And there were some favorable circumstances. The Eagles didn’t have to face Aaron Rodgers. They played Calvin Johnson in a blizzard. Eli Manning had a nightmare season. RGIII was struggling in a major way.
I think there are reasons to be optimistic, but let’s be careful as well. The defense still has a long way to go.
Posted: July 14th, 2014 | Author: Tommy Lawlor | Filed under: Philadelphia Eagles | 90 Comments »
I was ecstatic when the Eagles hired Chip K elly. He is the coach I thought best suited to take over the Eagles and put the them back among the best teams in the NFL. Kelly had vision. He was smart and creative. He was bold and original.
And then he hired Bill Davis.
I remember seeing the tweet from Reuben Frank saying that Bill Davis was going to be the defensive coordinator. I was less than thrilled. Davis was simply not a compelling candidate based on the information that was available.
If you looked at his 2 jobs as defensive coordinator, in SF and ARZ, the results were less than ideal, to put it mildly. Davis didn’t have a team finish inside the Top 20 in Yards Allowed and only had one unit finish beyond that mark in Points Allowed.
Kelly looked beyond the numbers. He was impressed with Davis’ ideas about defense and coaching. He saw a coach who could succeed when given the right circumstances. To those of us on the outside, the numbers just seemed too overwhelming to feel very positive about the hire.
Now that Davis has a season under his belt and we’ve all gotten to know him better, I feel differently. One of the big reasons why is listening to Davis in his press conferences. He does a fantastic job of communicating. He mixes in honesty with coachspeak. No NFL coach will ever be totally honest, especially in today’s world. Davis is willing to be critical of his unit, but he does it the right way. He praises them as much as he can, but isn’t going to be in total denial after a poor performance.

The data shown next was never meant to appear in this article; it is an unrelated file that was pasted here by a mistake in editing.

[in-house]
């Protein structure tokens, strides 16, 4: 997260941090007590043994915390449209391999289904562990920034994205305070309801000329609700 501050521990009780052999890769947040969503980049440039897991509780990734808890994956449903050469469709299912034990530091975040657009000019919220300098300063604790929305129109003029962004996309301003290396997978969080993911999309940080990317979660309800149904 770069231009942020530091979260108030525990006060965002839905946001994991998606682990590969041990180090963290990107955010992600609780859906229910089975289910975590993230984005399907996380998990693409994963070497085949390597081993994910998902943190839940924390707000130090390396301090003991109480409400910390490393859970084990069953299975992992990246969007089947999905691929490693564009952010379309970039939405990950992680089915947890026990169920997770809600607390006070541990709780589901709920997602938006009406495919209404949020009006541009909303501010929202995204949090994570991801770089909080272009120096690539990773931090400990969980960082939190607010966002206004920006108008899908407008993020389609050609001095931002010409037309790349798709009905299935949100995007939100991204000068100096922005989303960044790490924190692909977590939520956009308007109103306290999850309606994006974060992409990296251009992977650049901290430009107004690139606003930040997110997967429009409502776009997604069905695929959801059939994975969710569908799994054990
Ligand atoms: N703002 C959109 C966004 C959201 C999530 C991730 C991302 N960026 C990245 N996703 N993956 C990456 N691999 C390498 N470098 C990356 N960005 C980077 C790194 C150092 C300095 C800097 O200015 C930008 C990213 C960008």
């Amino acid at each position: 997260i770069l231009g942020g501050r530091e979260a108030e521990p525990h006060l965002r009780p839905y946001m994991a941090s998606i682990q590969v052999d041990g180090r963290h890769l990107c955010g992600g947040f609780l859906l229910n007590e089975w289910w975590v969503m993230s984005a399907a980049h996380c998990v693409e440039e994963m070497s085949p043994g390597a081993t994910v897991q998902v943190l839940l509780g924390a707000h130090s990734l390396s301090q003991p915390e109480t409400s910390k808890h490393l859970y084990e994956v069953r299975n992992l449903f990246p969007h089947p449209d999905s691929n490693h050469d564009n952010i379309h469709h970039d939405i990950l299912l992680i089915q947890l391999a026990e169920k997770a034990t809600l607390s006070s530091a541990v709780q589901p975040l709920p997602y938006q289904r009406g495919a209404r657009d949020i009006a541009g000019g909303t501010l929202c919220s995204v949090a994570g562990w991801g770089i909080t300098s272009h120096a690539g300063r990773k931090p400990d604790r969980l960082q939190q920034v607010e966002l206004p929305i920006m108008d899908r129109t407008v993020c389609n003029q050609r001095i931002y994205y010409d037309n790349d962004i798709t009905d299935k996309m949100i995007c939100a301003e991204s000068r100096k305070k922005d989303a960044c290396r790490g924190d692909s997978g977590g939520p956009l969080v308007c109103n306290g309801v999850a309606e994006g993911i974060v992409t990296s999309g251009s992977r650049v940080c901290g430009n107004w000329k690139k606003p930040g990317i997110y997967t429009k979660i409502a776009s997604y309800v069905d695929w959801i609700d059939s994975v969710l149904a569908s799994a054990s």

Davis has a calming presence about him. When things were bad early in the year, he preached patience and said that there was some progress even though the results on the field didn’t show it. Davis turned out to be right and the defense did get better as the season went along.
When Juan Castillo met with the media, it was painful. Castillo always felt like he was trying to sell you something. I’m sure he was more comfortable with the players, but I can’t imagine that it was significantly better. Castillo didn’t have the track record for the job. Even when he was making a valid point, it seemed as if he was trying to convince everyone it was true.
Davis has coached defense in the NFL for more than 20 years. He knows exactly what he’s talking about. He’s calm and confident as he explains concepts to the media. I’m sure that is the same when he’s with the players. Davis has the luxury of mixing in good stories. “This is how I taught Kevin Greene when we were together in Pittsburgh.” Or maybe “I used this strategy to slow down Peyton Manning 4 years ago in Arizona.” That kind of stuff means something. It gives him gravitas.
While Davis has won over fans and the media with his communication skills, there still is the question of whether he is the right man to lead the defense. Let’s go back to SF and ARZ for a minute. The Niners defense was awful when Davis was there. However, that wasn’t really his defense. The head coach was Mike Nolan. Davis was the DC to him like Brad Childress was the OC to Andy Reid. Anyone who watched the offense Childress ran in Philly and the one in Minnesota can see there was a huge difference. Under Reid, Childress was forced to call passes. On his own, Childress ran the ball over and over and over.
We don’t know how much control Davis had in SF, but it wasn’t his defense. That was Nolan’s specialty and you can bet he was going to have his hands all over the unit and what they did. I’m not trying to excuse Davis from all responsibility in SF. He was part of that mess.
In Arizona, Davis did have total control, but still dealt with odd circumstances. He took over for Clancy Pendergast. Rather than change everything and rebuild on the fly, Davis kept things mostly the same. He did make all the playcalls and he did decide who started and sat, but it still wasn’t his baby.
Under Chip Kelly, Davis has virtual autonomy. Kelly and Davis are both 3-4 guys. Kelly did push for 2-gapping. I’m not sure if Davis preferred that or not. I’m not sure what to make of the 4-3 Under. That’s something Davis used in Arizona, but it was put in place by Pendergast. Davis liked it enough to keep it, but we don’t know if that’s what he wanted to make his defense or not.